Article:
Sanguine Paint: Production, Characterization, and Adhesion to the Glass Substrate

Ângela Santos, Márcia Vilarigues

Research output: Contribution to journalArticlepeer-review

3 Citations (Scopus)


For centuries, the only painting materials used in stained-glass production were grisaille and yellow (silver) stain. At the end of the fifteenth century, stained-glass painters began to use a new material, sanguine. This paint is mainly produced with iron oxide particles, usually haematite, and allowed to obtain a colour that can vary from yellowish to brownish-red due to the nature and particle size of the iron oxide. A translucent sanguine was mostly applied as flesh and hair colour, with an opaque sanguine used for drapery, architectural motifs, and heraldry. The main goal of this study is to investigate the relationship between historic sources on the preparation and use of sanguine from the fifteenth to the nineteenth centuries and the evolution evidenced in the recipes regarding the production method. Representative recipes from several centuries (sixteenth to nineteenth centuries) were selected and reproduced for this study. These reconstructions were thoroughly characterized using X-ray powder diffraction, optical microscopy (OM), and fibre optic reflectance spectroscopy (FORS). The OM and FORS data were correlated with historic sanguine paints applied on historic stained-glass. The similarities and differences between historic and reconstructed paints are presented. The study of reconstructed sanguine’s adhesion to glass using cross-cut testing was also performed, revealing that the adhesion is strongly influenced, not only by the binder, but also by the composition and morphology of the sanguine paint.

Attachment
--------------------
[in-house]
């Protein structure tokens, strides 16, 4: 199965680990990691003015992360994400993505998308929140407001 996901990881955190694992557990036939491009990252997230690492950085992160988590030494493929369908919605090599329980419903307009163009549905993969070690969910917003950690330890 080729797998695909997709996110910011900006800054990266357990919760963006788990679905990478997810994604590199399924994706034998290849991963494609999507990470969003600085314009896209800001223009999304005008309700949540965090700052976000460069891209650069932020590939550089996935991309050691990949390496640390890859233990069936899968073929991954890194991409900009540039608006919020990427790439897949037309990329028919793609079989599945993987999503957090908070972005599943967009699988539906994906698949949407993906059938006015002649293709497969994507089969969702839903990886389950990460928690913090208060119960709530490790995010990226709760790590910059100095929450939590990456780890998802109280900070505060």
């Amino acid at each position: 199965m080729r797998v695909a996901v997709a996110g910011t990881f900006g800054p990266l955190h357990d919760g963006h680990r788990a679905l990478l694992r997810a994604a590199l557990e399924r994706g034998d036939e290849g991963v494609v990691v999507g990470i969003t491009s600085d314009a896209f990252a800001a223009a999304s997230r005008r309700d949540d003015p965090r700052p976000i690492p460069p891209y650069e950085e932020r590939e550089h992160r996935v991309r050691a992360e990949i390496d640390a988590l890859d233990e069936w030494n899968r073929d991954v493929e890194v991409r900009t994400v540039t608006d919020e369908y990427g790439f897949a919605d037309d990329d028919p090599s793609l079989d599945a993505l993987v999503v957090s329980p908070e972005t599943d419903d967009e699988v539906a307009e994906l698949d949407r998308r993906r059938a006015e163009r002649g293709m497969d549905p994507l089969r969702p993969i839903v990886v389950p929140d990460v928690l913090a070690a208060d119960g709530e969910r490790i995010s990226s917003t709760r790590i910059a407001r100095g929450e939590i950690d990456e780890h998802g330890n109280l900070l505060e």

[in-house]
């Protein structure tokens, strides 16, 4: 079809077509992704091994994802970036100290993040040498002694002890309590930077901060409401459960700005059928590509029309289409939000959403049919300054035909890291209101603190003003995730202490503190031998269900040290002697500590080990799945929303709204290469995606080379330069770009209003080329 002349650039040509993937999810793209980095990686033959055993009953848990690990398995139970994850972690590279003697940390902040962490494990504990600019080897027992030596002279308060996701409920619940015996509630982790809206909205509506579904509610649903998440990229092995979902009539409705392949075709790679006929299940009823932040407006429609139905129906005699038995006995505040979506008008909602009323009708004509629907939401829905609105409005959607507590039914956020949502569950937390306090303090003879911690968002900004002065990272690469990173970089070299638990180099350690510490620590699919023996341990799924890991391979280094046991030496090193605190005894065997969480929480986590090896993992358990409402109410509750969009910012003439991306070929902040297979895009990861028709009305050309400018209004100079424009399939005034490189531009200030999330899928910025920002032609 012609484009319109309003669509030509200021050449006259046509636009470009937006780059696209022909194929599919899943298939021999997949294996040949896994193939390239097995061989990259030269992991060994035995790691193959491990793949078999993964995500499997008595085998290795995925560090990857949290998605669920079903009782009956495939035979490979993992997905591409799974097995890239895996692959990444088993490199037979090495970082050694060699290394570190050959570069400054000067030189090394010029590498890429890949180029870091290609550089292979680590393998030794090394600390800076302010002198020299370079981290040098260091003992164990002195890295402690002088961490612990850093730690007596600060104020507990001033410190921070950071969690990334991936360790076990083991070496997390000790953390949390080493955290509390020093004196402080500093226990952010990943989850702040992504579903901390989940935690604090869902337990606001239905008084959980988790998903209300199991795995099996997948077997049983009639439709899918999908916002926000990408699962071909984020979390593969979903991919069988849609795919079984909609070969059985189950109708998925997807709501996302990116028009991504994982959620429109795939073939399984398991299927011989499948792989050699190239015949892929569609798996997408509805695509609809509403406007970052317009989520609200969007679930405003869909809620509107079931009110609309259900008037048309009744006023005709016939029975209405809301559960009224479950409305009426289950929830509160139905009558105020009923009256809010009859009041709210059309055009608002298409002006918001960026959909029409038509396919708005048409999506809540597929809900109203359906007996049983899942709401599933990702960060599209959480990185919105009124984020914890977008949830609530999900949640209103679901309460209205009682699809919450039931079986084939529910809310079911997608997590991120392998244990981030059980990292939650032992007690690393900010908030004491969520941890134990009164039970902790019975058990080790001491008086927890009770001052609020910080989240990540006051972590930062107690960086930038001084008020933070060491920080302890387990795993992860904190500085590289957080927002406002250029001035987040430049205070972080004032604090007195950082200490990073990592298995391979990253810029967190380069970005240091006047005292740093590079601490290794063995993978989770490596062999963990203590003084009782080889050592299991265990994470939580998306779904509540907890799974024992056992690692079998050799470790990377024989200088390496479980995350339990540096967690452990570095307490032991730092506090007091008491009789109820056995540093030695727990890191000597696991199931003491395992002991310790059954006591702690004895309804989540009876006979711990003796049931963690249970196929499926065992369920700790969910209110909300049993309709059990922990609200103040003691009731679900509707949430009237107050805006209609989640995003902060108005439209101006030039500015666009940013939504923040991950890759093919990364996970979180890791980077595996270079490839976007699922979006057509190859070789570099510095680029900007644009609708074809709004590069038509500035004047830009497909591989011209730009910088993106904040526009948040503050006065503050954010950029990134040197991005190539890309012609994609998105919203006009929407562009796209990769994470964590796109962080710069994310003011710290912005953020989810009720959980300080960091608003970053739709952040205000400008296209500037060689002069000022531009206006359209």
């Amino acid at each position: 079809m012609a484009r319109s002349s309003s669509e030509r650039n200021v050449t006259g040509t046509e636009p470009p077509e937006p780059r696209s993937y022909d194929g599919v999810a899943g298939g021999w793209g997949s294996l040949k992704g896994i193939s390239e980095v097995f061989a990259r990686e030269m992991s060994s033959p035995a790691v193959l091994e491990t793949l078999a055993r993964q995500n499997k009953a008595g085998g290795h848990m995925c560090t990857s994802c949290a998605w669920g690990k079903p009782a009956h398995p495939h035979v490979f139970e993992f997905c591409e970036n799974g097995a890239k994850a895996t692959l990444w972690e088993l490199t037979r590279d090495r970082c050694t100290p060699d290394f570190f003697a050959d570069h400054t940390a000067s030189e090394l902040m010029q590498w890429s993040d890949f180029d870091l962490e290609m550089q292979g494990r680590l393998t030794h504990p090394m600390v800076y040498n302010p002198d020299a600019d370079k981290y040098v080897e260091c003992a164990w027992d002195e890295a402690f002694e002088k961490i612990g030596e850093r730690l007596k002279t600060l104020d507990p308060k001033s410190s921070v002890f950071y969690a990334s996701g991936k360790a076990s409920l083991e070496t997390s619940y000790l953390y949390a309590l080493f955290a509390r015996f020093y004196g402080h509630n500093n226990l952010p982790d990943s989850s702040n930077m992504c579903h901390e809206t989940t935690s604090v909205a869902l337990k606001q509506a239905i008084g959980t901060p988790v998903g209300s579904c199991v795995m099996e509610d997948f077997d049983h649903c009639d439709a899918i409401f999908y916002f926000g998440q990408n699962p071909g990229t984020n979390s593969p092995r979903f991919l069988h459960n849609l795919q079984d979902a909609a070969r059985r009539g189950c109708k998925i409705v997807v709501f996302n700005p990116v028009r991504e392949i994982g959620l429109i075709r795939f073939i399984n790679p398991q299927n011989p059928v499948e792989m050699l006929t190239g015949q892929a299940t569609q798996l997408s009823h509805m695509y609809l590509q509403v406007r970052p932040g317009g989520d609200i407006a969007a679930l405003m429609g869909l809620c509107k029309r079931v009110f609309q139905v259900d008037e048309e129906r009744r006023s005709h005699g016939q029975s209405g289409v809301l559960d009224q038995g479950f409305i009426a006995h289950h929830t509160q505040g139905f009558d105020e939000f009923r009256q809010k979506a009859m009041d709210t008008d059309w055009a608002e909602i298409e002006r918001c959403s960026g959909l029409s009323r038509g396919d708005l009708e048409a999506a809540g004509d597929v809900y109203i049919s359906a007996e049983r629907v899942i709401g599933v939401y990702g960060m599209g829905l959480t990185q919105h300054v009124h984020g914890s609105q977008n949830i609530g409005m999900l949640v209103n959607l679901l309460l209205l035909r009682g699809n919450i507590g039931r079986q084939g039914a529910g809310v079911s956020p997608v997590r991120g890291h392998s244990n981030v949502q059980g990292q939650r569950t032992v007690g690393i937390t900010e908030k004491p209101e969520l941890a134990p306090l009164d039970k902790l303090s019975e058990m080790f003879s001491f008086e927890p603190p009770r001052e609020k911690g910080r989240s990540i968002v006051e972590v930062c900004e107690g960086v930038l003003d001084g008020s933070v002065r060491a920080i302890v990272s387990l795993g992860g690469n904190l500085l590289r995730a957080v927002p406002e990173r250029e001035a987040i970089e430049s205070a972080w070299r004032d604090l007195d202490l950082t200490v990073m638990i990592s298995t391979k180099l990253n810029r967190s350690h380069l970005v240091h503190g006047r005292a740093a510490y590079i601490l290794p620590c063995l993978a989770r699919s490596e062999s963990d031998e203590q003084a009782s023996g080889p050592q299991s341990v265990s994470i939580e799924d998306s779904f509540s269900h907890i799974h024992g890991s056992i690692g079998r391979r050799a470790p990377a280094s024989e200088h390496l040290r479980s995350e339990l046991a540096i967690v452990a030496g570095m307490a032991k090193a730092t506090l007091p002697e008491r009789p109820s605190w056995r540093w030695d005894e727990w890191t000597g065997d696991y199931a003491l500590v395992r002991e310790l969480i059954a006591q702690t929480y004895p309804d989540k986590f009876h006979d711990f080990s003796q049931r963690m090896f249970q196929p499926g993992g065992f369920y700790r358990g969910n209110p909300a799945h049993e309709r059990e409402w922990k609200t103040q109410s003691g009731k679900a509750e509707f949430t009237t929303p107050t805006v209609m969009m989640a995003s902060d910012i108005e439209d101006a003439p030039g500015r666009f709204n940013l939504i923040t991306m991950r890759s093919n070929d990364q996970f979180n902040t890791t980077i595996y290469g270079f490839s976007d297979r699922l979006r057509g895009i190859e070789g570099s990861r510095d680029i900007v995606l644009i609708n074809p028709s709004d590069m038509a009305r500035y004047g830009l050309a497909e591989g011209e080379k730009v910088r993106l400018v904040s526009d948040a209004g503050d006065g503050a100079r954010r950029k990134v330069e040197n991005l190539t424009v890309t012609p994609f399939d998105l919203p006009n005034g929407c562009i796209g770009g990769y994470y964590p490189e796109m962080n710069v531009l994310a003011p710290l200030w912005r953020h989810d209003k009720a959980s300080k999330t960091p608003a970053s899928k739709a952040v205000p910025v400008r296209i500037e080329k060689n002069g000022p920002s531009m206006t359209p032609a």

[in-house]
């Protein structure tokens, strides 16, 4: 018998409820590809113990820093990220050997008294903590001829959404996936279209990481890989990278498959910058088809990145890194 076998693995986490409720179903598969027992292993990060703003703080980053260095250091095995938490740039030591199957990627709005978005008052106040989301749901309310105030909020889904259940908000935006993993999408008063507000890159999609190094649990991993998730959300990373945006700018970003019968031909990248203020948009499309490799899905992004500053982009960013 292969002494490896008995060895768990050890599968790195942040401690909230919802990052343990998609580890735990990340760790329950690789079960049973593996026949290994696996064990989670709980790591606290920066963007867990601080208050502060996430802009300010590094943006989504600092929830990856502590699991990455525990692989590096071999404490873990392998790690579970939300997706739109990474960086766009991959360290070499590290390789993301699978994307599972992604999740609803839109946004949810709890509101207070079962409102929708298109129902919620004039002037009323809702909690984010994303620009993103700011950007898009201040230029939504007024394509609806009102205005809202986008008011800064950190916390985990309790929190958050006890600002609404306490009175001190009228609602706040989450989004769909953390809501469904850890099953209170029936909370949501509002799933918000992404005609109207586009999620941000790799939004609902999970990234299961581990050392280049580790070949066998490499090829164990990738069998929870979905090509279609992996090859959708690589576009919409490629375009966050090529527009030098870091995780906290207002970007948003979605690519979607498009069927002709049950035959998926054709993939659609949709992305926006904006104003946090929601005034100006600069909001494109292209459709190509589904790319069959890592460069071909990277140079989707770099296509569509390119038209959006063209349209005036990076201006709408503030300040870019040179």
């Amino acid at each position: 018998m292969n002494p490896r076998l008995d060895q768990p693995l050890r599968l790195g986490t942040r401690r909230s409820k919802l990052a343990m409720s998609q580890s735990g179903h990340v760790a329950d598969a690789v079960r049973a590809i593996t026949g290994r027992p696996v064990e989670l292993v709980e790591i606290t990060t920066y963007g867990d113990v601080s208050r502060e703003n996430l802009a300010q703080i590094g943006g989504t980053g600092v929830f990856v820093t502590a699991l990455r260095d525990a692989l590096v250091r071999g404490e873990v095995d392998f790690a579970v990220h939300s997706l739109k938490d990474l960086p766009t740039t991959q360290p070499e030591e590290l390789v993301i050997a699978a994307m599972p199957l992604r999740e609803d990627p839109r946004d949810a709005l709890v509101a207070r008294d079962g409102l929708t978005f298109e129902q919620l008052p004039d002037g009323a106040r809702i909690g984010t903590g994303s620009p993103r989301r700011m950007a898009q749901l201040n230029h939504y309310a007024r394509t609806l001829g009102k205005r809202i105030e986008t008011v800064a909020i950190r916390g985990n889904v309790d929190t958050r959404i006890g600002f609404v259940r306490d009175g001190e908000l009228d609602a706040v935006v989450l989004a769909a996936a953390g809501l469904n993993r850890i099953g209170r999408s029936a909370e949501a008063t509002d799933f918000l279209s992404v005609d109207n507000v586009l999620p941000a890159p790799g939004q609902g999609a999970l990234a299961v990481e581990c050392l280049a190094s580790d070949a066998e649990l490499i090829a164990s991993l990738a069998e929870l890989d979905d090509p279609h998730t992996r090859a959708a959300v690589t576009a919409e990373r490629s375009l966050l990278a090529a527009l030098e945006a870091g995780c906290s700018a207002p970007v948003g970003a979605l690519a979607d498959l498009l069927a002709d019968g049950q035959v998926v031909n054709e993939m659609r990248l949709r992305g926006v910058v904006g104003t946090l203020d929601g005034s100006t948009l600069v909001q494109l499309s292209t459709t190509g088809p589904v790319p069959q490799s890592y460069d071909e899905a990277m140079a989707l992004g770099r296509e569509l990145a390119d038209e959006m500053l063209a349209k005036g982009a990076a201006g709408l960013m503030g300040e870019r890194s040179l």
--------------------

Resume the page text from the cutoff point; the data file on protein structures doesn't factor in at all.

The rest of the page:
Original languageEnglish
Pages (from-to)1-19
Number of pages19
JournalStudies in Conservation
Publication statusAccepted/In press - 27 Jun 2018


  • carnation
  • cold (unfired) paint
  • conservation
  • glass paint
  • historical reconstructions
  • jean cousin
  • sanguine
  • Stained-glass


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